The ultimate goal of future research in prenatal tobacco exposure is to attempt to derive a relatively unbiased estimate of the magnitude of the association between exposure and outcome – to determine a real vs. statistically spurious effect. Indeed, the fully unbiased estimate is an elusive concept that is never achieved but hopefully more closely realized through increasingly rigorous and comprehensive methods. Future research in this domain should attempt to achieve as accurate as possible an assessment of the magnitude of the association between MSDP and neuropsychological as well as other more physical outcomes. There is strong reason to believe that the established estimates of MSDP-risk on outcome in the literature are upwardly biased due to lack of control for heritable and other confounding factors. A comprehensive approach incorporating genetically-informed samples is of critical importance to obtain a more refined estimate of these associations. Indeed, the more refined effect size may be smaller than what is currently accepted. This, in and of itself, is of great public health significance, not because it will identify a new putative causal agent, but because it will more accurately assess the upper limit of the potential causal association between MSDP and outcomes important for public health, such as low birth weight, cardiorespiratory illness, and ADHD. This should not diminish concern regarding MSDP, but rather could help clarify what are and are not potential causes of ADHD, other neuropsychological, and physical deficits seen in children across the developmental spectrum. Thus, not only is there the potential that findings could provide yet one more incentive for pregnant women to overcome tobacco dependence and quit, but findings can also guide treatment providers to think more comprehensively about smoking during pregnancy and the potential correlates of said behavior. In other words, treatment providers may not only treat, or be concerned with, MSDP, but also correlated behaviors (e.g., maternal psychopathology, detrimental rearing environment, secondhand exposure to smoking) that might also increase risk of certain offspring outcomes. This more informed approach to treatment or general cessation efforts could, in theory, have significant effects on the major public health concern that is smoking during pregnancy and thus result in something that is of substantial value to the field of public health.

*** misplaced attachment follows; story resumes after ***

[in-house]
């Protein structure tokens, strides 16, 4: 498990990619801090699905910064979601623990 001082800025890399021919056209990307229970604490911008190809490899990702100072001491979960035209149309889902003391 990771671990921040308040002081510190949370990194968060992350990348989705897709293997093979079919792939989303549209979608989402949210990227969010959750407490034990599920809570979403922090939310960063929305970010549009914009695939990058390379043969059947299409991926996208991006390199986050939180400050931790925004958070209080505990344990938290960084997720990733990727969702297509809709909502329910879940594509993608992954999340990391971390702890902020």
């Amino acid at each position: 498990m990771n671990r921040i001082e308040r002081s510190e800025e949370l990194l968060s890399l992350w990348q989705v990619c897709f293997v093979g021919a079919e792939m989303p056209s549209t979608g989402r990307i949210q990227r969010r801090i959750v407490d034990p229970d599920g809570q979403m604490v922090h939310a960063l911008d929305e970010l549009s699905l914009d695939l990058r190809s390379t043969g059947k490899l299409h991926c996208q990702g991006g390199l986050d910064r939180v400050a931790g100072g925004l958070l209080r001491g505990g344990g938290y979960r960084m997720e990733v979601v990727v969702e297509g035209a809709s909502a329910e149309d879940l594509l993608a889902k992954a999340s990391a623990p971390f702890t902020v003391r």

Admittedly getting a pregnant woman to stop smoking is perhaps the most straightforward intervention; however, we have ignored other potential confounding factors for far too long. The reality is that, in humans, we do not understand how much of the association between MSDP and offspring outcomes can be attributed to either nicotine or other smoking by-products. By putting more realistic boundaries on the impact of MSDP and not continuing to ignore confounding factors, we open the door for other avenues of treatment, intervention, and prevention – opportunities that heretofore have been missed. The first step around this hurdle – and elucidating real vs. statistically spurious effects of MSDP -- are genetically informed designs.
This work was supported by grant DA17671 from the National Institute of Drug Abuse.